Colin Reader of East Sussex based ‘Wild Flower Lawns and Meadows’ talks about the native wild flower Yellow Rattle and what a help it can be to suppress grass within a wild flower area.
Yellow Rattle – a grass reducer within a wild flower meadow. Yellow Rattle or Hay Rattle as it is also known, is a pretty, native annual wild flower with a very useful ability to suppress grass growth within a wild flower meadow or wild flower garden area. This function is as a result of it being semi-parasitic on grasses, which means it takes nourishment from the grass by attaching to its roots hence weakening the grass growth. Yellow Rattle does also create its own nourishment from photosynthesis, so it has some independence when grass is sparse.
I include this attractive wild flower in all of my perennial wild flower meadow seed mixtures and will often add it to existing wild flower meadows if it is absent. Here are my Yellow Rattle seed packs and prices. Once established it can be dramatic some years when it really gets to grip with grasses providing a yellow blanket of colour during late May and June. My friend Fergus Garrett took me to see his wonderful Yellow Rattle display at Great Dixter last summer in one of his newer wild flower meadows (see photo).
To introduce Yellow Rattle to a meadow first cut the grass short and remove the cuttings (or take a hay cut from the field) and then anytime between August and February scatter Yellow Rattle seeds over the surface of the ground. On my website I have information about what seed rates to use in grassland areas. Following seeding you should expect to see germinating seedlings from April, their little serrated leaves poking up through the short grass. These plants will be flowering from May to August.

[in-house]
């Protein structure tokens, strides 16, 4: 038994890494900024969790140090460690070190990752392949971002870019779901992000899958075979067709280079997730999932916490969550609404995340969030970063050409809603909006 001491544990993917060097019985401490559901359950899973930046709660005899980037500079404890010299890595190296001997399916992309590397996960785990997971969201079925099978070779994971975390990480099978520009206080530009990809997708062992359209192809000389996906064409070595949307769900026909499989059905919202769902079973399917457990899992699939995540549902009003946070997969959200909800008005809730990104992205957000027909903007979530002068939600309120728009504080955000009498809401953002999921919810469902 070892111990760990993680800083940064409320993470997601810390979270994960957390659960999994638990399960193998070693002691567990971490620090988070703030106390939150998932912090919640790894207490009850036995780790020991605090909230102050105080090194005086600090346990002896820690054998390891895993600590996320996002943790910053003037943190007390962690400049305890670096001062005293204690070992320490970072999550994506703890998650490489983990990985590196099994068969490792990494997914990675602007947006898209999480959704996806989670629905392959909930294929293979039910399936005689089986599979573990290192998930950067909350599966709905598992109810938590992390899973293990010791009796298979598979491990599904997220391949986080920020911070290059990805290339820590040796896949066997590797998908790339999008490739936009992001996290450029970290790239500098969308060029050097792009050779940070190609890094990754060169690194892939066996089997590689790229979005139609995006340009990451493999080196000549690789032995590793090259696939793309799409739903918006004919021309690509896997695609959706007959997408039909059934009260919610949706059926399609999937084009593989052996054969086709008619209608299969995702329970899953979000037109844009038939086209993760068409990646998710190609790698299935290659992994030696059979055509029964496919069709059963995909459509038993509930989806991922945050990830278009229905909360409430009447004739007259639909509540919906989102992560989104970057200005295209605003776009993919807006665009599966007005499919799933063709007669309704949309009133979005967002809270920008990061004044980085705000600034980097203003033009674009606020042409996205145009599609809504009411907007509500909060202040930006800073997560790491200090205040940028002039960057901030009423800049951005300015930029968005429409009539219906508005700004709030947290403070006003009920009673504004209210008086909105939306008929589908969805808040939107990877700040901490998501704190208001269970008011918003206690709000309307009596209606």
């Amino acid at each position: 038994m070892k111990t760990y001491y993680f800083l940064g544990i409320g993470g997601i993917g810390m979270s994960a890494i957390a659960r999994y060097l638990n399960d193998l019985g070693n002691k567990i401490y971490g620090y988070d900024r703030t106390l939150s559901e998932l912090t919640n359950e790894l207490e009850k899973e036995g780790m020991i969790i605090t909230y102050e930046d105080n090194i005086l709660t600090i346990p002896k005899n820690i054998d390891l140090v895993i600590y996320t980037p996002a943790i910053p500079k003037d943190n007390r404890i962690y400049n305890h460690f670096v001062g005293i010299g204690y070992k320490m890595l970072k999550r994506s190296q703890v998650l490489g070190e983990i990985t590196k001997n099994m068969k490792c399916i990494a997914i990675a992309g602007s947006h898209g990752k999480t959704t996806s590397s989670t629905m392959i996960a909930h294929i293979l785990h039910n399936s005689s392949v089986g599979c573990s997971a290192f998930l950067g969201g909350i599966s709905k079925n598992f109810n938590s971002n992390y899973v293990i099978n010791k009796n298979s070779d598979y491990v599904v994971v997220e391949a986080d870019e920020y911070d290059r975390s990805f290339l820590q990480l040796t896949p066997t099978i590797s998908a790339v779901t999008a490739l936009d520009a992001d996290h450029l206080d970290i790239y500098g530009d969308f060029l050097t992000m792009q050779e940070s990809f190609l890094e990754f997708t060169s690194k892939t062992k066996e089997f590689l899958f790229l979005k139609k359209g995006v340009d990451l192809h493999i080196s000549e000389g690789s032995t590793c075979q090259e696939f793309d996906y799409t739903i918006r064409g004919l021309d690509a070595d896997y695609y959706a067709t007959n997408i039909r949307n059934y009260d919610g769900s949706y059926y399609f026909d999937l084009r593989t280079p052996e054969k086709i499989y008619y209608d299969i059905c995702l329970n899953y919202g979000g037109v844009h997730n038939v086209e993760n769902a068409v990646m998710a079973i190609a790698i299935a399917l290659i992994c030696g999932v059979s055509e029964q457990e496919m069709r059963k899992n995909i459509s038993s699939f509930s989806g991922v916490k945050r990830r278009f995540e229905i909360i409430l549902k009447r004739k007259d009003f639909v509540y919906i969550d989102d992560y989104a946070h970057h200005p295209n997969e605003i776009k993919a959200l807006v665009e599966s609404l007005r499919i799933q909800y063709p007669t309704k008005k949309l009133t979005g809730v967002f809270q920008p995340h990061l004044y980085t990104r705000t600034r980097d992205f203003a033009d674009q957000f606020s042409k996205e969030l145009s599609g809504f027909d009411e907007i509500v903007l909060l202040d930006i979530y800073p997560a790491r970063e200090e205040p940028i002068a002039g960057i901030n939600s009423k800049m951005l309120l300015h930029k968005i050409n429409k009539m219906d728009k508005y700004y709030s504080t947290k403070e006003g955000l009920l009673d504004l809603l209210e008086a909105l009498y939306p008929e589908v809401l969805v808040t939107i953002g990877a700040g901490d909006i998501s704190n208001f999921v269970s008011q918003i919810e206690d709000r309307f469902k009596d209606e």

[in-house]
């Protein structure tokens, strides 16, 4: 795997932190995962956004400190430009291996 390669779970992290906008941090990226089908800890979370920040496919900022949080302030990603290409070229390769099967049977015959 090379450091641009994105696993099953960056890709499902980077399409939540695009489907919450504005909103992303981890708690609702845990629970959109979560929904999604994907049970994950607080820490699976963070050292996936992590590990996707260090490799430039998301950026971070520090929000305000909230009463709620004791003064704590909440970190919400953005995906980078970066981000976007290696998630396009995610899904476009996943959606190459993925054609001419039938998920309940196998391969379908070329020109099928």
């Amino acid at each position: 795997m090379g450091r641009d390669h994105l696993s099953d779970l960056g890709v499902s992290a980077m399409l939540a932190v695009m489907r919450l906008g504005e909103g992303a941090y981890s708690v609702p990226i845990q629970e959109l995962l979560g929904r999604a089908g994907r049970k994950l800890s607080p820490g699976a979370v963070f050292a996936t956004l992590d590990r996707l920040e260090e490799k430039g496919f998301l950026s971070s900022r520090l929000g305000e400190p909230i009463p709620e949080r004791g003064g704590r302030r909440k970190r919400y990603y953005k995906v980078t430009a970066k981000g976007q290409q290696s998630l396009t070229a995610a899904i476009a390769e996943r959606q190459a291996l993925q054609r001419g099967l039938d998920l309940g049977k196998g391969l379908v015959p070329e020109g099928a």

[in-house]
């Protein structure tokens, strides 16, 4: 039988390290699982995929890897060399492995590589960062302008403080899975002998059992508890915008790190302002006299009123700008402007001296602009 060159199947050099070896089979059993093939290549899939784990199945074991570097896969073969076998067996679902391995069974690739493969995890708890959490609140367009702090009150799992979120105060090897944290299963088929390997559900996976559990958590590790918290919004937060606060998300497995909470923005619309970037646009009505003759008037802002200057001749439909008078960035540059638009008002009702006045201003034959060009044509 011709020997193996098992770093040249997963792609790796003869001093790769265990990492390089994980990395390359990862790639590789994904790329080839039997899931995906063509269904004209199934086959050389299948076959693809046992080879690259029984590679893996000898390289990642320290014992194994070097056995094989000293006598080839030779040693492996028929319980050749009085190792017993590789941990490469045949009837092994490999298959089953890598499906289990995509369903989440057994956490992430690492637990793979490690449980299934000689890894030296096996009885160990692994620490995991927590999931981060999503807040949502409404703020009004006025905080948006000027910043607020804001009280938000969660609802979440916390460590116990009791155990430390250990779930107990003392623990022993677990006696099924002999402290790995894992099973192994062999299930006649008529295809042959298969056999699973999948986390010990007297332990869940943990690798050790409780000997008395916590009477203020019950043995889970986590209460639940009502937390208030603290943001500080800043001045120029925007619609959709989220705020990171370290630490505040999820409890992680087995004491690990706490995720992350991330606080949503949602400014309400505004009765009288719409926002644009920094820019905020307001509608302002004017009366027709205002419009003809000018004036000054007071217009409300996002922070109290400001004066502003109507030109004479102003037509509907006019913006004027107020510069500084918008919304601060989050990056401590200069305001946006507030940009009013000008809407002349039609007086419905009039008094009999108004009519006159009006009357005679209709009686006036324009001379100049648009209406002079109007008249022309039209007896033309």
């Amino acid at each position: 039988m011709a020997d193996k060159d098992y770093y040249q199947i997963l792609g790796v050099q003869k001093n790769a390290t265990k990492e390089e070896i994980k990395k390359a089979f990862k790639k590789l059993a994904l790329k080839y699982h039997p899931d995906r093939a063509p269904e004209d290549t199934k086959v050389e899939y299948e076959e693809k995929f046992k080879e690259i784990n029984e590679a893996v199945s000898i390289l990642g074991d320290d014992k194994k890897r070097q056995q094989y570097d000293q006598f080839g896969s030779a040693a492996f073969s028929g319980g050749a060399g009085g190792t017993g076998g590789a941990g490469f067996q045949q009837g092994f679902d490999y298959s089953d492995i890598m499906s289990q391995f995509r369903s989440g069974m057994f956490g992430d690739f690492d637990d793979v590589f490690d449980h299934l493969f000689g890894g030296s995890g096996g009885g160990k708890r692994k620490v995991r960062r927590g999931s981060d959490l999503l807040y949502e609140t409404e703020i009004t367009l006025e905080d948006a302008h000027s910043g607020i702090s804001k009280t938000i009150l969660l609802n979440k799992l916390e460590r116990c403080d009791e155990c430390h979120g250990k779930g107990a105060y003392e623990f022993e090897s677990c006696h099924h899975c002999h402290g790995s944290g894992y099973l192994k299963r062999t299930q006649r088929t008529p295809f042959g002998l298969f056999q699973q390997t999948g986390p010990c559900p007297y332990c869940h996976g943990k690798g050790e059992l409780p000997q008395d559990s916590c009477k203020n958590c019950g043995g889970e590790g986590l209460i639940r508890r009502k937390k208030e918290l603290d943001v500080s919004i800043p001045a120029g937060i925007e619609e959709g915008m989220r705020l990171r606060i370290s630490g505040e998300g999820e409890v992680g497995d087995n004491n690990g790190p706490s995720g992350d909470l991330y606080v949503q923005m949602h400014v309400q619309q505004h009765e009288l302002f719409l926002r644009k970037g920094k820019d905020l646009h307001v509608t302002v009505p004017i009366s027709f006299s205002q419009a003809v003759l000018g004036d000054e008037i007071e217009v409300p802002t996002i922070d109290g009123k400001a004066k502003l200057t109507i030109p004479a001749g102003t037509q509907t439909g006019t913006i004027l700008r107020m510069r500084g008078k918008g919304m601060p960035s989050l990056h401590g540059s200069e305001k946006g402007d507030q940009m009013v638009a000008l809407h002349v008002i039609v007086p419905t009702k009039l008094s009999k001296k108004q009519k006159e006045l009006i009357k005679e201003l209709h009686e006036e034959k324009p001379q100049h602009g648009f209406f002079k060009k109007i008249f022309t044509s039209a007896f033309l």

For small areas you can use Yellow Rattle plant plugs, these are pre-germinated little plants to pop into your grassland, these are only available from late March for about 6 weeks. You can view these here:
The reason why this plant is so called will be evident when you walk through the meadow on a dry summer’s day and the rattling sounds of the seeds within their pods will greet your ear. As individual plants set seed at different times, the Yellow Rattle within the meadow will start dropping their seeds from June onwards, so in advance of a hay cut. When the field is cut or the sward disturbed the seeds drop out readily to provide a new population of these valuable and attractive plants for the following year.